This case may be the onion of attorney misconduct cases, in light of the numerous layers of ethical chicanery.

Yesterday, two Kentucky attorneys challenged their wire fraud and wire fraud conspiracy convictions before the Sixth Circuit Court of Appeals, arguing that the district court made them “look like bad guys” by releasing 22 findings from the Kentucky Supreme Court against them, even though the high court never held a hearing, reports CBS News. The lawyers, William Gallion and Shirley Cunningham Jr., are arguing that they were deprived their right to a fair trial.

Personal Jurisdiction: Lesson Learned, Don't Do Business in Russia

First-year law students struggle through civil procedure because it's a necessary evil. No one actually cares about general jurisdiction, personal jurisdiction, Pennoyer v. Neff, or International Shoe. Civ Pro, in essence, is the broccoli on the aspiring lawyer's educational plate.

Things change, however, when we graduate from the halls of academia to the real world. Suddenly, jurisdiction is interesting because it can make or break a case -- and the amount a lawyer ultimately bills -- as it did in today's Sixth Circuit Court of Appeals opinion.

The most important lesson from today's case: If you're afraid of the Russian legal system (as perhaps you should be), don't do business in Russia.

Court Clarifies Similarly-Situated Scope in Retaliation Claim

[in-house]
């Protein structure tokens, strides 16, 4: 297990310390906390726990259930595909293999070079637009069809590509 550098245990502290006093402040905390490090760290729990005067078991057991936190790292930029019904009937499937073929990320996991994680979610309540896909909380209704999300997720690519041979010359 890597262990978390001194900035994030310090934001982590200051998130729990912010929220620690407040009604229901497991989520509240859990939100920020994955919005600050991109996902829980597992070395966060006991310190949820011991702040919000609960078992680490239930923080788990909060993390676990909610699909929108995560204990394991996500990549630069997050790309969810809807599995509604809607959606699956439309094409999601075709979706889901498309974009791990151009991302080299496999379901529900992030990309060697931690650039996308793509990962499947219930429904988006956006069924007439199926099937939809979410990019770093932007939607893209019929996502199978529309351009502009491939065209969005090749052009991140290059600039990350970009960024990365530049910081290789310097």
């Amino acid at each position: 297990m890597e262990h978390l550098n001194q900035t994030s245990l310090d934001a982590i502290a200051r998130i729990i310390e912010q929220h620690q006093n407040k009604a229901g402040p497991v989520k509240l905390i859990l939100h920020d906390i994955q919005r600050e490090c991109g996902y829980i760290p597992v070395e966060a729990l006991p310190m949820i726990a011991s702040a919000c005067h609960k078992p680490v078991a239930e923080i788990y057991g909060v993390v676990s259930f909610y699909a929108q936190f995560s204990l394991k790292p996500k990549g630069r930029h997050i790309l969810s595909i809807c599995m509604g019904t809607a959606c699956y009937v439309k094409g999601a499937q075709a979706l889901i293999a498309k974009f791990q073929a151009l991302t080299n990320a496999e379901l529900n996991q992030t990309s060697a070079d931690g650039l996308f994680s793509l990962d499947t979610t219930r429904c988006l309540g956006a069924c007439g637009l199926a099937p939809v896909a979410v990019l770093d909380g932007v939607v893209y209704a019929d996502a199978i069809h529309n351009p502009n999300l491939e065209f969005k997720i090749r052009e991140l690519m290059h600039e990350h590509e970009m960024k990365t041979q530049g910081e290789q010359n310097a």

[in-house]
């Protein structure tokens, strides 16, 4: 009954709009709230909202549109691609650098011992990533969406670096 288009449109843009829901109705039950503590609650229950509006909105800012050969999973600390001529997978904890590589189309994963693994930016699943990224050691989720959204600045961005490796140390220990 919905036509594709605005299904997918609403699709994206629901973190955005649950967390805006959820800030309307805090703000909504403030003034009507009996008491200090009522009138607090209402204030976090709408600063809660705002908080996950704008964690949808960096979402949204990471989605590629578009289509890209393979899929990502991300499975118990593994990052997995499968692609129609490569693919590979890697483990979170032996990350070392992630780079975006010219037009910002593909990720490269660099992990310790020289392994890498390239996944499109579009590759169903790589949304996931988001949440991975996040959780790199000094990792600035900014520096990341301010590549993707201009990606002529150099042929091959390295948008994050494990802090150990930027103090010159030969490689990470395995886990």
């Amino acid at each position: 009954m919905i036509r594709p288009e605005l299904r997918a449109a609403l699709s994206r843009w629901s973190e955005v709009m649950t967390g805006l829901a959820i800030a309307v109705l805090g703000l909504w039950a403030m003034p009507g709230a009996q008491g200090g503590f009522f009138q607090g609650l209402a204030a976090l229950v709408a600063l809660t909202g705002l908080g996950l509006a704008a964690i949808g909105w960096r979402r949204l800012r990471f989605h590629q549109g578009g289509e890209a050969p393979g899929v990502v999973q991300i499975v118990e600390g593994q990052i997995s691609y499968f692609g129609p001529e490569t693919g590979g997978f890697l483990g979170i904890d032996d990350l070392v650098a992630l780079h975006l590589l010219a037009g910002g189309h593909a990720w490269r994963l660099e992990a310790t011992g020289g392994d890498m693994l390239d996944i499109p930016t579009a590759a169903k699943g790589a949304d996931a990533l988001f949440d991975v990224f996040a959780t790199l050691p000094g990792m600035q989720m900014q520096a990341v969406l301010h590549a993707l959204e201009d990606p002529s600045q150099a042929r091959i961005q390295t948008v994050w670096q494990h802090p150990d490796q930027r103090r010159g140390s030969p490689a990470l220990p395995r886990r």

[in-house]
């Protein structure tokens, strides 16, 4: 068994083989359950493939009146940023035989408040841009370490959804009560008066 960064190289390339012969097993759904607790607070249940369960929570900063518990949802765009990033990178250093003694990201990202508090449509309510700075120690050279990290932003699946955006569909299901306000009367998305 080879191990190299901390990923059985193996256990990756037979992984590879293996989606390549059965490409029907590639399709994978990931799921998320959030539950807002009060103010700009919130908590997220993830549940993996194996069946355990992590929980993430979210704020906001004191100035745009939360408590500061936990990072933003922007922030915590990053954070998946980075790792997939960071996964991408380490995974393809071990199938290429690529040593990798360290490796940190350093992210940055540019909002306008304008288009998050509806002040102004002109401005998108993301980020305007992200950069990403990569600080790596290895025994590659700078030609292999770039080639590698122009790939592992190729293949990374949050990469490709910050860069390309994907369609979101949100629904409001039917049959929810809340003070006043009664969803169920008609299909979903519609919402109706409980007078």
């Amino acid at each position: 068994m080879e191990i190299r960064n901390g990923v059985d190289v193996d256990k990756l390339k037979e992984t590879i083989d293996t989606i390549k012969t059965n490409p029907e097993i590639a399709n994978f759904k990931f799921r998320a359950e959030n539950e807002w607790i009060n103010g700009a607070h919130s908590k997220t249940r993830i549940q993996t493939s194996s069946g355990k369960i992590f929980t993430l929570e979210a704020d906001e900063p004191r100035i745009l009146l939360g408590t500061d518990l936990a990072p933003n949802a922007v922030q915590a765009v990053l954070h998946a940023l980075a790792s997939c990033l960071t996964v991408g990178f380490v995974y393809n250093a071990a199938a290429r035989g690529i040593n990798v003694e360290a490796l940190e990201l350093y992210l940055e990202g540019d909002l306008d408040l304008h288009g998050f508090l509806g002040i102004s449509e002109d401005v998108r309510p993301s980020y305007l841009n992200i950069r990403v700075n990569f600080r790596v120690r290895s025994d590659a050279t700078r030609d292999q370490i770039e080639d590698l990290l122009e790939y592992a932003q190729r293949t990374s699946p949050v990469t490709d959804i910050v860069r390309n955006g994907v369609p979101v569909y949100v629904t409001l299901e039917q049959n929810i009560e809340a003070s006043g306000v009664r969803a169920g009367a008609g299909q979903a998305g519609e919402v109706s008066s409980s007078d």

While the Sixth Circuit is certainly buzzing today with the news of the Supreme Court's unanimous reversal in Hosanna-Tabor Lutheran Church and School v. Equal Employment Opportunity Commission, there's another employment law case out of the circuit this week that could generate just as much attention.

On Monday, the Sixth Circuit Court of Appeals reinstated a terminated United Parcel Service (UPS) employee's discrimination and retaliation claims under the Uniformed Services Employment and Reemployment Rights Act (USERRA), finding that the district court erred in restricting the scope of the employee's discovery to a single, similarly-situated employee and granting summary judgment.

Top 4 Unreasonable Search Cases from 2011

As the calendar changes from one year to the next, many people find themselves searching. Some are searching for resolutions, or means of personal fulfillment. Others are searching for a new calendar. Police officers are usually searching for evidence of misdeeds

And with that wish in mind, let’s take a look back at our top 4 favorite Sixth Circuit Court of Appeals unreasonable search challenges from 2011.

Hurt Feelings Don't Support Constructive Discharge

If you read about sexual harassment claims for the saucy details, this post will be a disappointment. But if you secretly hope that a run-of-the-mill constructive discharge claim will belie the notions of respect and cohesiveness in academia, you're in for a treat with today's Sixth Circuit Court of Appeals selection.

This case, Savage v. Gee, has it all: sexual harassment claims, constructive discharge allegations, First Amendment retaliation, and a controversial reading recommendation.